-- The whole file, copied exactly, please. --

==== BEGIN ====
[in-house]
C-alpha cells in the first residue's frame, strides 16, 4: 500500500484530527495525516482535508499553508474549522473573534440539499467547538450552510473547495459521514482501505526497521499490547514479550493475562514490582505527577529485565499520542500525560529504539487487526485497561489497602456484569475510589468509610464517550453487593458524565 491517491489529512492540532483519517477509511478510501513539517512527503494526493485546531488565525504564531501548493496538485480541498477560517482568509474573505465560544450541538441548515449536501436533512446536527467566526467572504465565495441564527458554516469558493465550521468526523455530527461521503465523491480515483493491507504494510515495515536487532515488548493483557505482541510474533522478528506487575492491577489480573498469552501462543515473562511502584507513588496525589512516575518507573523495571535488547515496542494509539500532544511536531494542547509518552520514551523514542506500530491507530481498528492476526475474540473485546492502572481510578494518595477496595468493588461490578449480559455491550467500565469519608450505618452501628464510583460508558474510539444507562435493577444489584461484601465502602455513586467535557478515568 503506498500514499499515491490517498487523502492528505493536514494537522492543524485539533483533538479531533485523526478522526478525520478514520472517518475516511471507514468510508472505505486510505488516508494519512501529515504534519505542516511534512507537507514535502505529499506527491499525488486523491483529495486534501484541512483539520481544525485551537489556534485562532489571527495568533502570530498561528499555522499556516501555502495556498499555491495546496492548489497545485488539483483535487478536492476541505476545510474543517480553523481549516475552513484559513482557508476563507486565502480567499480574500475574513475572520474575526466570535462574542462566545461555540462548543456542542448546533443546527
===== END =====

[in-house]
C-alpha cells in the first residue's frame, strides 16, 4: 500500500484530527495525516482535508499553508474549522473573534440539499467547538450552510473547495459521514482501505526497521499490547514479550493475562514490582505527577529485565499520542500525560529504539487487526485497561489497602456484569475510589468509610464517550453487593458524565 491517491489529512492540532483519517477509511478510501513539517512527503494526493485546531488565525504564531501548493496538485480541498477560517482568509474573505465560544450541538441548515449536501436533512446536527467566526467572504465565495441564527458554516469558493465550521468526523455530527461521503465523491480515483493491507504494510515495515536487532515488548493483557505482541510474533522478528506487575492491577489480573498469552501462543515473562511502584507513588496525589512516575518507573523495571535488547515496542494509539500532544511536531494542547509518552520514551523514542506500530491507530481498528492476526475474540473485546492502572481510578494518595477496595468493588461490578449480559455491550467500565469519608450505618452501628464510583460508558474510539444507562435493577444489584461484601465502602455513586467535557478515568 503506498500514499499515491490517498487523502492528505493536514494537522492543524485539533483533538479531533485523526478522526478525520478514520472517518475516511471507514468510508472505505486510505488516508494519512501529515504534519505542516511534512507537507514535502505529499506527491499525488486523491483529495486534501484541512483539520481544525485551537489556534485562532489571527495568533502570530498561528499555522499556516501555502495556498499555491495546496492548489497545485488539483483535487478536492476541505476545510474543517480553523481549516475552513484559513482557508476563507486565502480567499480574500475574513475572520474575526466570535462574542462566545461555540462548543456542542448546533443546527